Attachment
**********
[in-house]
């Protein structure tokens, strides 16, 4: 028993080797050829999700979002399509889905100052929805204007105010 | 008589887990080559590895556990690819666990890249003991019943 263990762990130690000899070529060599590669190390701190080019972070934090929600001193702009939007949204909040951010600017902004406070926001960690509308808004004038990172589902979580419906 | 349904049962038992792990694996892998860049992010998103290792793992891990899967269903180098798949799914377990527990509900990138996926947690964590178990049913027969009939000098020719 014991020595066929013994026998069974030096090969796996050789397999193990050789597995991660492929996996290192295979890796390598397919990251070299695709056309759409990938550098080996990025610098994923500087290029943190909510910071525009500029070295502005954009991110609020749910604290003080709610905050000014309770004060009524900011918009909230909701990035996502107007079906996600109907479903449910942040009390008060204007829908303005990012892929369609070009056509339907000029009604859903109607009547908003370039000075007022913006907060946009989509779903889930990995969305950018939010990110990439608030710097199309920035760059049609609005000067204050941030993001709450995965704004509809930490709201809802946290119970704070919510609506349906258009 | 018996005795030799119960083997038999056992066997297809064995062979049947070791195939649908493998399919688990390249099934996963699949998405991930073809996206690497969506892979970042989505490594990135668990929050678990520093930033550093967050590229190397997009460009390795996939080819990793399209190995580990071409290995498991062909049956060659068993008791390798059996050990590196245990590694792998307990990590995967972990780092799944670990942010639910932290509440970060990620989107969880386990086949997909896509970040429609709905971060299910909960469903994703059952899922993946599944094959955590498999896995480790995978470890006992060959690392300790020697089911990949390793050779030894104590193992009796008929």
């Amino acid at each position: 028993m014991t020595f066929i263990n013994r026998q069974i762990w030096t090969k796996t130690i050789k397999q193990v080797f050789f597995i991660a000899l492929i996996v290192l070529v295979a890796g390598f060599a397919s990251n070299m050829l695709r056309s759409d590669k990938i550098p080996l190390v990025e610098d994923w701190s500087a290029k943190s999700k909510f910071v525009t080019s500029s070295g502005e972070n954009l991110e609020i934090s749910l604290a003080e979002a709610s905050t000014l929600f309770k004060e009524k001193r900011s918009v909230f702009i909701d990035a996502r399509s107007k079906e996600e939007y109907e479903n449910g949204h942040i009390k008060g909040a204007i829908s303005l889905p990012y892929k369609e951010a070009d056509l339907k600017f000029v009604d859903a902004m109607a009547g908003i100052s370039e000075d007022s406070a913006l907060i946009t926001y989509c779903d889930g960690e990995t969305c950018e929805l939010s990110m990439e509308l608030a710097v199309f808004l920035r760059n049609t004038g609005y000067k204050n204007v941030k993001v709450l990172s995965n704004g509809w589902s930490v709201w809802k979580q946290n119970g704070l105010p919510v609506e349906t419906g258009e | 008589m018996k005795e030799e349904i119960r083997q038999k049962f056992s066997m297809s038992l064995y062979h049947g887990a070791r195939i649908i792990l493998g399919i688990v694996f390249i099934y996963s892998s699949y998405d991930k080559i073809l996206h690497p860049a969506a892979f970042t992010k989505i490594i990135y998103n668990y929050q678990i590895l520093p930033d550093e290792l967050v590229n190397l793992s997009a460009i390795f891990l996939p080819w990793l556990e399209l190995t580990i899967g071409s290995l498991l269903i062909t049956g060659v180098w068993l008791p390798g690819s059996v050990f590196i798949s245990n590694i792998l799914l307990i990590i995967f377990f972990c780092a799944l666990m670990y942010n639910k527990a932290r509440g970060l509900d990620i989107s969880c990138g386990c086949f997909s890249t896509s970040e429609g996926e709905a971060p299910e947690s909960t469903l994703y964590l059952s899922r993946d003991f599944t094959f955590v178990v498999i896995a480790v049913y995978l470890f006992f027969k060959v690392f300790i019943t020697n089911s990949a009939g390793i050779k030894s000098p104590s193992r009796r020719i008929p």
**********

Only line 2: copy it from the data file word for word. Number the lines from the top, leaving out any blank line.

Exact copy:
């Protein structure tokens, strides 16, 4: 028993080797050829999700979002399509889905100052929805204007105010 | 008589887990080559590895556990690819666990890249003991019943 263990762990130690000899070529060599590669190390701190080019972070934090929600001193702009939007949204909040951010600017902004406070926001960690509308808004004038990172589902979580419906 | 349904049962038992792990694996892998860049992010998103290792793992891990899967269903180098798949799914377990527990509900990138996926947690964590178990049913027969009939000098020719 014991020595066929013994026998069974030096090969796996050789397999193990050789597995991660492929996996290192295979890796390598397919990251070299695709056309759409990938550098080996990025610098994923500087290029943190909510910071525009500029070295502005954009991110609020749910604290003080709610905050000014309770004060009524900011918009909230909701990035996502107007079906996600109907479903449910942040009390008060204007829908303005990012892929369609070009056509339907000029009604859903109607009547908003370039000075007022913006907060946009989509779903889930990995969305950018939010990110990439608030710097199309920035760059049609609005000067204050941030993001709450995965704004509809930490709201809802946290119970704070919510609506349906258009 | 018996005795030799119960083997038999056992066997297809064995062979049947070791195939649908493998399919688990390249099934996963699949998405991930073809996206690497969506892979970042989505490594990135668990929050678990520093930033550093967050590229190397997009460009390795996939080819990793399209190995580990071409290995498991062909049956060659068993008791390798059996050990590196245990590694792998307990990590995967972990780092799944670990942010639910932290509440970060990620989107969880386990086949997909896509970040429609709905971060299910909960469903994703059952899922993946599944094959955590498999896995480790995978470890006992060959690392300790020697089911990949390793050779030894104590193992009796008929």